be able to interpret visual displays of quantitative data.


Information Literacy:


St
udents
will be researching
physics
topics
of their own choosing.



REQUIRED TEXT:

Knight, Jones & Field

(2010)
College Physics
2
nd

Edition

Addison
-
Wesley


with

accompanying
Student Workbook, vols. 1 & 2, and code to register for Mastering Physics
(online homework and tutoring system).


Required:

Calculator (scientific
-

trigonometric functions, exponentials, logs, etc.)



COURSE ACTIVITIES

This course is taught i
n a “workshop” style where traditional lecture, lab, and recitation type
activities are integrated. Every class will include a variety of components.




Students will be guided to consider what gaps may exist in their present understanding of
the natural phenomena
under consideration.





Students will
work collaboratively in groups within a process of guided inquiry. Student
groups will share their predi
ctions and thinking with other groups by using group
whiteboards.




Students will experience hands
-
on exploration of natural phenomena
, often using their
own bodies for kinesthetic and other sensory input.




Students will

collect data
using c
omputer
interfaced sensors
, and then interpret and
analyze the tabular and graphical data output.





Students will use video for computer
ized
motion analysis.




E
ducation
al

interactive simulations, both in class and
for
online

homework
, will be used
to explore conc
epts concerning those aspects of topics that are not visibly apparent.




Students will work collaboratively in groups to practice applying newly learned physics
concepts

to superficially different
or increasingly complex
scenarios. Group work is
done on gr
oup whiteboards.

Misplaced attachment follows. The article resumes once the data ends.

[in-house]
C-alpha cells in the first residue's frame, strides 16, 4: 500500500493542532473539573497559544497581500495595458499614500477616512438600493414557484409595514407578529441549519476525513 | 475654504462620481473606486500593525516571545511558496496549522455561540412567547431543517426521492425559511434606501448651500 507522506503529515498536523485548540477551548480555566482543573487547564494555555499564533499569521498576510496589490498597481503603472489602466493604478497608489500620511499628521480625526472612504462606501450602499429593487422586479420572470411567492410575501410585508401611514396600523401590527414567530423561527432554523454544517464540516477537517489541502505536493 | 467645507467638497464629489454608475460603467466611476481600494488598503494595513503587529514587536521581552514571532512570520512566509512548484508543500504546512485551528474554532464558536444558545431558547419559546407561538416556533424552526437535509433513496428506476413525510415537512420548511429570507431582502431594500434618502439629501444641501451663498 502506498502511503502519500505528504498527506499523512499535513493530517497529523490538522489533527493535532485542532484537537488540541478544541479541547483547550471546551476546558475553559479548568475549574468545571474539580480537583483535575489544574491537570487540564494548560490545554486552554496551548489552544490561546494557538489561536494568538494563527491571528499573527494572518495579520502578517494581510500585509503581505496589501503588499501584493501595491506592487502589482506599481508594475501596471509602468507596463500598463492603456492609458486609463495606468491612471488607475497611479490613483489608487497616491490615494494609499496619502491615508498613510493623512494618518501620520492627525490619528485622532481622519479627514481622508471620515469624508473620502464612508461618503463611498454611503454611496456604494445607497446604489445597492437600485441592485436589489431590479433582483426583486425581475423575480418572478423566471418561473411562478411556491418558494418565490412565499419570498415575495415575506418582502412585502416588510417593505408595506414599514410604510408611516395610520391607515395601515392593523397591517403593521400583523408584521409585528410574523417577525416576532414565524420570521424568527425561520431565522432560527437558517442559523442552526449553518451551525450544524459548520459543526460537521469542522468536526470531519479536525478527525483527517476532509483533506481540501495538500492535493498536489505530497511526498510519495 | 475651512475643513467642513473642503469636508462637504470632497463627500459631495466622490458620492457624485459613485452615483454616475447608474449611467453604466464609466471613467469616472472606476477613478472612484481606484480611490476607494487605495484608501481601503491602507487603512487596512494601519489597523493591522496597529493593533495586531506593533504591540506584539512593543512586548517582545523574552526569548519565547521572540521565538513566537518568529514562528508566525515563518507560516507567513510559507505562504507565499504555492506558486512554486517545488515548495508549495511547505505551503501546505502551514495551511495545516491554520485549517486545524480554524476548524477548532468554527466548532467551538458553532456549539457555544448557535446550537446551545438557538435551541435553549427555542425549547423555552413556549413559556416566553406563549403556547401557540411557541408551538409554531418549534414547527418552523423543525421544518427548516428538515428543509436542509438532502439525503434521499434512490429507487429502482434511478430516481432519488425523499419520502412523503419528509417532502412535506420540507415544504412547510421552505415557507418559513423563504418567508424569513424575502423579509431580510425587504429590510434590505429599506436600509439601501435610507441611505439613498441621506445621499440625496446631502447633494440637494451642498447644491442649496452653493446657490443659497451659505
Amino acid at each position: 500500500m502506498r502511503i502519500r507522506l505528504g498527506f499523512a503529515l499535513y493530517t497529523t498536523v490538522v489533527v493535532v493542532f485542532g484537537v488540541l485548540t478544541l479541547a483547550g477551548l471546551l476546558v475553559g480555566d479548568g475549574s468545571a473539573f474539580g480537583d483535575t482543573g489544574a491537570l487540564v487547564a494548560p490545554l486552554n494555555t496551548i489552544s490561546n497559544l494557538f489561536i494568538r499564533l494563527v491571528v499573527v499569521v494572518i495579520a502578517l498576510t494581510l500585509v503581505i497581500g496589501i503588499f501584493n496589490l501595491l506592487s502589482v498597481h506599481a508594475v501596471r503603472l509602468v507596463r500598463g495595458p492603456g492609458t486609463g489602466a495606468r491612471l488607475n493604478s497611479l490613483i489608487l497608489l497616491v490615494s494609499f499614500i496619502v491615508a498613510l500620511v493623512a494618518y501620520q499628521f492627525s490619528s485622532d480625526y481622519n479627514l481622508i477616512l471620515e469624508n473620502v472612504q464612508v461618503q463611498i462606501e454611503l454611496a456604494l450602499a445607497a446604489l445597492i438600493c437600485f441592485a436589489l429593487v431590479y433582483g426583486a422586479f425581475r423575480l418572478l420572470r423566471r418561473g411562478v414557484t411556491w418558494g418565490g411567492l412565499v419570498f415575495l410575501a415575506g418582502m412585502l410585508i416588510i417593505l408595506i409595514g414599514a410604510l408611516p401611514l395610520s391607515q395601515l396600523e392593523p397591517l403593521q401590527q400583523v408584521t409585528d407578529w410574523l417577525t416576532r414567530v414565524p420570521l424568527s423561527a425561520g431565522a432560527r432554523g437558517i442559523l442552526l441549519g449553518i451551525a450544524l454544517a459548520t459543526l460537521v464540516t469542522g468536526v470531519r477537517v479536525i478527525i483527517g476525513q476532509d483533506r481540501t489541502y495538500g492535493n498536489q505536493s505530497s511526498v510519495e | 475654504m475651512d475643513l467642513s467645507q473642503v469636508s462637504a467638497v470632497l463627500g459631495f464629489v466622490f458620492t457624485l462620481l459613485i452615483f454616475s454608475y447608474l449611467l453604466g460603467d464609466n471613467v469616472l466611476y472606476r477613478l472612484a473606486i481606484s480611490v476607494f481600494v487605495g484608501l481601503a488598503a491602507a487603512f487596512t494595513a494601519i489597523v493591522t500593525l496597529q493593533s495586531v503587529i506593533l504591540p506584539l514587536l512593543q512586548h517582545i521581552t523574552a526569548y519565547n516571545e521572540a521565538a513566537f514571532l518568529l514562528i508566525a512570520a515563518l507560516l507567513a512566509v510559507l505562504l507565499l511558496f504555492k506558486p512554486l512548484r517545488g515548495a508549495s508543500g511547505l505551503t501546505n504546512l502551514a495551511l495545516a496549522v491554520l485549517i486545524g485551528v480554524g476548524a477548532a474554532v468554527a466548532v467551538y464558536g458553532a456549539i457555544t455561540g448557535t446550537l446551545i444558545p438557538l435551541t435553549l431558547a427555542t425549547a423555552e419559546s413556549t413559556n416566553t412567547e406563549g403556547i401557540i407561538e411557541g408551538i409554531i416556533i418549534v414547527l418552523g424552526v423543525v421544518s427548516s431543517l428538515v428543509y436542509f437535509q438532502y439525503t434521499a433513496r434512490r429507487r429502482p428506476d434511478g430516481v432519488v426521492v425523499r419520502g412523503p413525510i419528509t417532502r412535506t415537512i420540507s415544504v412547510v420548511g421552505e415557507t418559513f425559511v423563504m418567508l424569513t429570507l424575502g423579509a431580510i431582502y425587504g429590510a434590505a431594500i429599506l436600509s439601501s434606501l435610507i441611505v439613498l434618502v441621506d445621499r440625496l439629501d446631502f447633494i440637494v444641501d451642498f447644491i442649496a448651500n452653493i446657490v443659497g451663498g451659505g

Exten
sions of those scenarios

may be given
for individual
practice at home.




Further i
ndividual

practice

applying physics concepts will be available using the
workbooks that accompany the text and the online Mastering Physics online tutorial and
homework system that includes the end of chapter questions from the text.




The text will provide additional per
spectives and will reinforce and supplement the
material covered in the class activities.




Frequent short quizzes, either online or in class, will give feedback to students about their
progress.




The
students will be self directed with a project
, of which
the

topic

will be
of their
choosing, within the guidelines of their instructor. T
hey will post
their project
online for
commentary and discussion by other students.


OUTCOME ASSESSMENT


Exams:
50
%


Example:


30% 4 topic exams


the lowest exam score may be dropped




20
% Cumulative Final Exam




Project
s/Papers
: 2
0
%

Example:

15%
Submitted in stages
online


5%
Discussion and comments on each others’ projects
online



Homework:
15
%

Example:
10%


M
astering Physics
online


5%
Workbook, Interactive Website comments, and Homework related to class
activities


Class Activities: 1
5
%

Example:

5%
Attendance and Effort 5%


5%
Quality of participation 5%


5%
Quizzes based on previous cla
ss activities


Assessment